Gnarled human torsos with animal heads emphasise the link between man and beast in artist Dina Chhan’s latest exhibition, opening tonight at Meta House.
The 29-year-old hopes the collection of paintings and sculptures, titled Cages Torn Open, will deliver an environmental message about conservation and the damage wrought on the country by deforestation.
“The message is, ‘please don’t destroy the forest as it will kill the animals’,” she said at her home studio in Phnom Penh earlier this week.
Cambodia’s forest cover fell from about 72 per cent in 1973 to 46 per cent in 2013, according to Open Development Cambodia data from December.
“If animals live in the forest and you cut down the trees, it kills the animals,” the artist said.
Chhan’s sculptures, which are made from dark brown clay, are moulded to resemble the old, knotted wood of trees. “I think brown is the colour of earth, clay and wood, so it’s the colour of nature”, she said.
One sculpture, titled They Took Everything is in the twisted shape of a woman simultaneously displaying a smiling face and swearing.
“This woman is smiling because she loves to protect animals, but she also feels angry, she’s asking, ‘why did you kill my animals? Why did you break my heart?’” said Chhan.
Another sculpture depicts a human torso, in a T-shirt, with a buffalo head. The details are precise: each line, wrinkle and spot on the beast’s head is shown around a pair of eyes made from marbles.
Her brightly coloured paintings show a diverse number of animals in the Cambodian jungle. One focuses on two lions, huddling together while hands reach down towards them from the top of the painting – whether to care or kill the beasts.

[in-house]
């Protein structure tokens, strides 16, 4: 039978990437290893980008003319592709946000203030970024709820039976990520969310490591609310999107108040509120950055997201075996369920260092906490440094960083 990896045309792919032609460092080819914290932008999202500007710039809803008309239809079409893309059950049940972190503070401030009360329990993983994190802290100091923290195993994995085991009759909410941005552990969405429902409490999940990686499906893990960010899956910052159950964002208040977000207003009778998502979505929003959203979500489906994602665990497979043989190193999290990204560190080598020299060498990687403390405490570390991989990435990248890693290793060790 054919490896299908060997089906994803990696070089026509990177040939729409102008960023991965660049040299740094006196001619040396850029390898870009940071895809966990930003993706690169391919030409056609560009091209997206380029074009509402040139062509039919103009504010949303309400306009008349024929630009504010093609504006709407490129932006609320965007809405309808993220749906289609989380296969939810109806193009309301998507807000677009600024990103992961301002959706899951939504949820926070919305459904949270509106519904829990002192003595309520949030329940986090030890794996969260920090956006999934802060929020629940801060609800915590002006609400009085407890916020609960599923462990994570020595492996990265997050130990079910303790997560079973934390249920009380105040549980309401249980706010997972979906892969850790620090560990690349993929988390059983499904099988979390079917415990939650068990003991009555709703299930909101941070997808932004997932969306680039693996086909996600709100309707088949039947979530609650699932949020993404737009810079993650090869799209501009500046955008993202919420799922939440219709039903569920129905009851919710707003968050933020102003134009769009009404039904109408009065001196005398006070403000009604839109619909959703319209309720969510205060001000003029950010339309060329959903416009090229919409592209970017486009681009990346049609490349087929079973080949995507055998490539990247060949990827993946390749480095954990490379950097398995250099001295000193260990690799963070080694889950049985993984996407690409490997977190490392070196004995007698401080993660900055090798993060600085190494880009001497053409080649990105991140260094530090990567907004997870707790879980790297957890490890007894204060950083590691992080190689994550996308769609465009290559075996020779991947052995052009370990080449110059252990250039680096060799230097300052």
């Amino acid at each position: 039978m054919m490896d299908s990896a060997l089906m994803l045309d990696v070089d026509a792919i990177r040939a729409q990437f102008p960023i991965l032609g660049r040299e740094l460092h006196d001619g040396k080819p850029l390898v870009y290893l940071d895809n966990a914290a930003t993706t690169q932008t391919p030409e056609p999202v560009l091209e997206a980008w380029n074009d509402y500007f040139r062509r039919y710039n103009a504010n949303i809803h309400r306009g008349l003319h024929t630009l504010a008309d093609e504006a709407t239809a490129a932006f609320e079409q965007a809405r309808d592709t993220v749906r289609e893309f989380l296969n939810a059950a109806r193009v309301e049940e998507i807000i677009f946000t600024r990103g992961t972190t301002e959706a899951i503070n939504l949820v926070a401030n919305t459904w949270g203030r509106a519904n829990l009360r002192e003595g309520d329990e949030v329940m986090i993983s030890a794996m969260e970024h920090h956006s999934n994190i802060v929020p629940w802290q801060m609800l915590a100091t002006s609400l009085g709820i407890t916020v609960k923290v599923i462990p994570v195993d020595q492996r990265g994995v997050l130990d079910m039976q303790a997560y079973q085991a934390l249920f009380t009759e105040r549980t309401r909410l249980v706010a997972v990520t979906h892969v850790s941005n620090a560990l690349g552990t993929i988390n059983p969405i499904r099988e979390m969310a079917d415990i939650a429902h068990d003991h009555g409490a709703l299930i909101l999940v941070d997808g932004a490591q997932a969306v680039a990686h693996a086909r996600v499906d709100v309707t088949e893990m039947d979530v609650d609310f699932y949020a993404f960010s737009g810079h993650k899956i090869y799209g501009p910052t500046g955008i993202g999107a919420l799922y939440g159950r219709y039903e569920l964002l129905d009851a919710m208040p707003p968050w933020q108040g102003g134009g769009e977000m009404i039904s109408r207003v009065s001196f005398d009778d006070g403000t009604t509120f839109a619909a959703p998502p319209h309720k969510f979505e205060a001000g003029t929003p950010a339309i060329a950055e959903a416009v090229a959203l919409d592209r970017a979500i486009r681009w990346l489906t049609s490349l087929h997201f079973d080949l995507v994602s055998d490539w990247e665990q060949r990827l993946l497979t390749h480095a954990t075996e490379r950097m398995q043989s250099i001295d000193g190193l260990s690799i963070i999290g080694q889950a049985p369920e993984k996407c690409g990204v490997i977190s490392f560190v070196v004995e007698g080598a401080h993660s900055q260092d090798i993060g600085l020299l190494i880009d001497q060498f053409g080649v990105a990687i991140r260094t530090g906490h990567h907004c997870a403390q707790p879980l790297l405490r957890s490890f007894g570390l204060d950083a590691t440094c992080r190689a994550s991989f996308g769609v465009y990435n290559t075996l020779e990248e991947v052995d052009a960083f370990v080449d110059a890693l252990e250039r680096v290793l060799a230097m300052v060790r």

Chhan, who was born and brought up in Phnom Penh, said it was on a trip to rural Siem Reap five years ago that she was struck by the abundance of Cambodia’s natural beauty.
“I saw all these birds and I felt so impressed that my country had these animals,” she said.
She also added that she opposes the consumption of rare species: “Many animals in Cambodia are endangered. Something like a crocodile – there aren’t many left in Cambodia”, she said.
Chhan learned to draw, paint and sculpt when she was 13 after an American neighbour noticed her making shapes out of clay in the street. The neighbour, who turned out to be an artist, told her mother that Chhan should join his art class.
Chhan said her old teacher still inspires her today, though he doesn’t exhibit his work.
As a more well-known inspiration, she named Battambang painter Oeur Sokuntevy.
“It’s important for us to work together, so that we can grow together as Cambodian artists,” she said.
Cages Torn Open opens tonight at Meta House, #37 Sothearos Boulevard at 6pm.